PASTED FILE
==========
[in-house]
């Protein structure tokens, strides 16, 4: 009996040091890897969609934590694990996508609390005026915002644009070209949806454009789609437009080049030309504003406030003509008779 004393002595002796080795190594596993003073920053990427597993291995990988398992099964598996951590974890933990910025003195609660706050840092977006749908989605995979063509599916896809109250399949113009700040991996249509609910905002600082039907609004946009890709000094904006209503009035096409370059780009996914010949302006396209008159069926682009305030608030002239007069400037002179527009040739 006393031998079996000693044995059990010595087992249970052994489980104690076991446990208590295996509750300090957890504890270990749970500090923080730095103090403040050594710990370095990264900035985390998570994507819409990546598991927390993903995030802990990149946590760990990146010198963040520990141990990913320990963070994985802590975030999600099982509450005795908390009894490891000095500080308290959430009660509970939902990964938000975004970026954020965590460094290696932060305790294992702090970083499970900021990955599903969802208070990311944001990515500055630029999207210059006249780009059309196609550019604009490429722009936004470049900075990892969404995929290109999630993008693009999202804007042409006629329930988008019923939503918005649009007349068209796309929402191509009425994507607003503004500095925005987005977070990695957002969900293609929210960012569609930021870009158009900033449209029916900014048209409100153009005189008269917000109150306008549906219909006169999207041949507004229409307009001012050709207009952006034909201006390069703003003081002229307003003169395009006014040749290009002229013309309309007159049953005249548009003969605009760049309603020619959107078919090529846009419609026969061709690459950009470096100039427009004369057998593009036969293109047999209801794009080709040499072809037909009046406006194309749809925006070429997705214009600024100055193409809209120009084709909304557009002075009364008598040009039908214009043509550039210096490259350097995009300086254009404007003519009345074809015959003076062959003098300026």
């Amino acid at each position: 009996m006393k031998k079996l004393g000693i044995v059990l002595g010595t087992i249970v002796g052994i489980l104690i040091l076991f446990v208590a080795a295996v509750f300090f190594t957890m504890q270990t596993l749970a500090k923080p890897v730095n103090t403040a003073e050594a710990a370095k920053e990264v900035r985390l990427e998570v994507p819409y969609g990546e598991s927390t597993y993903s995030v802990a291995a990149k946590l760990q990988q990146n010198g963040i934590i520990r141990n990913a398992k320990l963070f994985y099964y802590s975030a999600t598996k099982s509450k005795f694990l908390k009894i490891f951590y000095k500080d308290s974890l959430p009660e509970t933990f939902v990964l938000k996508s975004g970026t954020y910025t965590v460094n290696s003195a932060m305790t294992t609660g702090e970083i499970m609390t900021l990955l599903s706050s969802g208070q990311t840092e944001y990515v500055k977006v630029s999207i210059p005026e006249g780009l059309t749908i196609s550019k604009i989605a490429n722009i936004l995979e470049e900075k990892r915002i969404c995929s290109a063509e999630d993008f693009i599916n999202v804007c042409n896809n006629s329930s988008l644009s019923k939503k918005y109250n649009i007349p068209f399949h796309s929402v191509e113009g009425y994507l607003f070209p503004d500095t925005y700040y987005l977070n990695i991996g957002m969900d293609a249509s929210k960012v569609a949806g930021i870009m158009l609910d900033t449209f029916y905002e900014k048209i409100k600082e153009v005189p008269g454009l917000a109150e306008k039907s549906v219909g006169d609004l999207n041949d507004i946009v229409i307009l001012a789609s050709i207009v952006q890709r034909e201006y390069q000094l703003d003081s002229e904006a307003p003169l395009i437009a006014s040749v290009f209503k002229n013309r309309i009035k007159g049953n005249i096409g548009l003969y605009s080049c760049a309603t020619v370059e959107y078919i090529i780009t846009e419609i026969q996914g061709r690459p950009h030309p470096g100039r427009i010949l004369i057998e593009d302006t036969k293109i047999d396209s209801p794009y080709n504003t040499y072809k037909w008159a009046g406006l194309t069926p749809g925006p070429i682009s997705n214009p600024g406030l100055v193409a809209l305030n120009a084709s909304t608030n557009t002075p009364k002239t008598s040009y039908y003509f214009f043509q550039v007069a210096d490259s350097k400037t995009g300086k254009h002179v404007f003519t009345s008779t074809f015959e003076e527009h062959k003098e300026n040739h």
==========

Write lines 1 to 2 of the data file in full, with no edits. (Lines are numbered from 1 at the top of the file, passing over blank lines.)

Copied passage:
[in-house]
């Protein structure tokens, strides 16, 4: 009996040091890897969609934590694990996508609390005026915002644009070209949806454009789609437009080049030309504003406030003509008779 004393002595002796080795190594596993003073920053990427597993291995990988398992099964598996951590974890933990910025003195609660706050840092977006749908989605995979063509599916896809109250399949113009700040991996249509609910905002600082039907609004946009890709000094904006209503009035096409370059780009996914010949302006396209008159069926682009305030608030002239007069400037002179527009040739 006393031998079996000693044995059990010595087992249970052994489980104690076991446990208590295996509750300090957890504890270990749970500090923080730095103090403040050594710990370095990264900035985390998570994507819409990546598991927390993903995030802990990149946590760990990146010198963040520990141990990913320990963070994985802590975030999600099982509450005795908390009894490891000095500080308290959430009660509970939902990964938000975004970026954020965590460094290696932060305790294992702090970083499970900021990955599903969802208070990311944001990515500055630029999207210059006249780009059309196609550019604009490429722009936004470049900075990892969404995929290109999630993008693009999202804007042409006629329930988008019923939503918005649009007349068209796309929402191509009425994507607003503004500095925005987005977070990695957002969900293609929210960012569609930021870009158009900033449209029916900014048209409100153009005189008269917000109150306008549906219909006169999207041949507004229409307009001012050709207009952006034909201006390069703003003081002229307003003169395009006014040749290009002229013309309309007159049953005249548009003969605009760049309603020619959107078919090529846009419609026969061709690459950009470096100039427009004369057998593009036969293109047999209801794009080709040499072809037909009046406006194309749809925006070429997705214009600024100055193409809209120009084709909304557009002075009364008598040009039908214009043509550039210096490259350097995009300086254009404007003519009345074809015959003076062959003098300026």